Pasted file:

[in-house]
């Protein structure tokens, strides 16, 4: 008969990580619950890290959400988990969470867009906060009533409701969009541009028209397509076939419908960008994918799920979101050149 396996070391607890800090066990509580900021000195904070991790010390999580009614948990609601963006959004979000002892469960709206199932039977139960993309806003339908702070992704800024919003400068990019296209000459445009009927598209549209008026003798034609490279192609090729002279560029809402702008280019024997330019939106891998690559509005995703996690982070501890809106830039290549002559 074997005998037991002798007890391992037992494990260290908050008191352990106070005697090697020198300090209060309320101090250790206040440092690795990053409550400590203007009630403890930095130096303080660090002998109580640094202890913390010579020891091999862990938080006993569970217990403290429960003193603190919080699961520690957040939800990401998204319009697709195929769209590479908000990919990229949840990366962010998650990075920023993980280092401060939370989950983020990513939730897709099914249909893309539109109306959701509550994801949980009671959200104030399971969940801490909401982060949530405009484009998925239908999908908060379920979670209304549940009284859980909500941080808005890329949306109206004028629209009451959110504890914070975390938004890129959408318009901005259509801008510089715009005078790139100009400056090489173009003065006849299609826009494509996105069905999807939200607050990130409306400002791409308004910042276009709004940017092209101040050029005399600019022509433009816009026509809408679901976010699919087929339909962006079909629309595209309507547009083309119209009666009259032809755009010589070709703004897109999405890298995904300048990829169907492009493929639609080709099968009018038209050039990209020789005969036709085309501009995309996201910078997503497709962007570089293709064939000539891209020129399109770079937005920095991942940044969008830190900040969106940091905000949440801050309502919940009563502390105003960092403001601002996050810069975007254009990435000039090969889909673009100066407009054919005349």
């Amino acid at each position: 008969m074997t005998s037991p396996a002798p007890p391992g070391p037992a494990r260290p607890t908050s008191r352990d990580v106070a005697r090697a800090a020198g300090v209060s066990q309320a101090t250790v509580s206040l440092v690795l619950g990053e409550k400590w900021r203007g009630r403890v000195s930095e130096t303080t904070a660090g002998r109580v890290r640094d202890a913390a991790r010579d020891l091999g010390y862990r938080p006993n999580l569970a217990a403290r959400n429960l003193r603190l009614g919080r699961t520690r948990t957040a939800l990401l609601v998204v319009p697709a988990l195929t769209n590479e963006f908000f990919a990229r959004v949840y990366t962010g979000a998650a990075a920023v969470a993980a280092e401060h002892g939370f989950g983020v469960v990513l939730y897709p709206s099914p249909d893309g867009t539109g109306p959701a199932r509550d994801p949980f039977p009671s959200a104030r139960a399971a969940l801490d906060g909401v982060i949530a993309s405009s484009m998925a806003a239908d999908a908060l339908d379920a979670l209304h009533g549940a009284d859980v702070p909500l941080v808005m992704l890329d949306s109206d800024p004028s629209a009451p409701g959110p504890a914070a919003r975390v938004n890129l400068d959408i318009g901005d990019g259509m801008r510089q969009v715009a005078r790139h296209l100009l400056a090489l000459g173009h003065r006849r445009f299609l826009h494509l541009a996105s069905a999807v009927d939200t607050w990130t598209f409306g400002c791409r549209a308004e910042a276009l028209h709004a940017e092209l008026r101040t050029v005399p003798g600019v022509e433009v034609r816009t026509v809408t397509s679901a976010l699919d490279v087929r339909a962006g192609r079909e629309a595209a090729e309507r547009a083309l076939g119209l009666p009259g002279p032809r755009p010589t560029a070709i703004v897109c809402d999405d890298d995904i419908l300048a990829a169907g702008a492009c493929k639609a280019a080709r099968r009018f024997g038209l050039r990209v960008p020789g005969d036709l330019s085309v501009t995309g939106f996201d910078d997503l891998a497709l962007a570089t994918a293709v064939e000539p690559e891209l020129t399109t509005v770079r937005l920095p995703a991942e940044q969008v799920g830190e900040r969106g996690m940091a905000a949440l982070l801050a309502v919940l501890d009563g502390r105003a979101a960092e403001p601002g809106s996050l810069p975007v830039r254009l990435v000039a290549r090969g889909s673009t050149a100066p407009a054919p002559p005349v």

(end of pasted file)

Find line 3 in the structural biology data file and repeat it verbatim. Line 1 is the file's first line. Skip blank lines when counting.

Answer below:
């Amino acid at each position: 008969m074997t005998s037991p396996a002798p007890p391992g070391p037992a494990r260290p607890t908050s008191r352990d990580v106070a005697r090697a800090a020198g300090v209060s066990q309320a101090t250790v509580s206040l440092v690795l619950g990053e409550k400590w900021r203007g009630r403890v000195s930095e130096t303080t904070a660090g002998r109580v890290r640094d202890a913390a991790r010579d020891l091999g010390y862990r938080p006993n999580l569970a217990a403290r959400n429960l003193r603190l009614g919080r699961t520690r948990t957040a939800l990401l609601v998204v319009p697709a988990l195929t769209n590479e963006f908000f990919a990229r959004v949840y990366t962010g979000a998650a990075a920023v969470a993980a280092e401060h002892g939370f989950g983020v469960v990513l939730y897709p709206s099914p249909d893309g867009t539109g109306p959701a199932r509550d994801p949980f039977p009671s959200a104030r139960a399971a969940l801490d906060g909401v982060i949530a993309s405009s484009m998925a806003a239908d999908a908060l339908d379920a979670l209304h009533g549940a009284d859980v702070p909500l941080v808005m992704l890329d949306s109206d800024p004028s629209a009451p409701g959110p504890a914070a919003r975390v938004n890129l400068d959408i318009g901005d990019g259509m801008r510089q969009v715009a005078r790139h296209l100009l400056a090489l000459g173009h003065r006849r445009f299609l826009h494509l541009a996105s069905a999807v009927d939200t607050w990130t598209f409306g400002c791409r549209a308004e910042a276009l028209h709004a940017e092209l008026r101040t050029v005399p003798g600019v022509e433009v034609r816009t026509v809408t397509s679901a976010l699919d490279v087929r339909a962006g192609r079909e629309a595209a090729e309507r547009a083309l076939g119209l009666p009259g002279p032809r755009p010589t560029a070709i703004v897109c809402d999405d890298d995904i419908l300048a990829a169907g702008a492009c493929k639609a280019a080709r099968r009018f024997g038209l050039r990209v960008p020789g005969d036709l330019s085309v501009t995309g939106f996201d910078d997503l891998a497709l962007a570089t994918a293709v064939e000539p690559e891209l020129t399109t509005v770079r937005l920095p995703a991942e940044q969008v799920g830190e900040r969106g996690m940091a905000a949440l982070l801050a309502v919940l501890d009563g502390r105003a979101a960092e403001p601002g809106s996050l810069p975007v830039r254009l990435v000039a290549r090969g889909s673009t050149a100066p407009a054919p002559p005349v």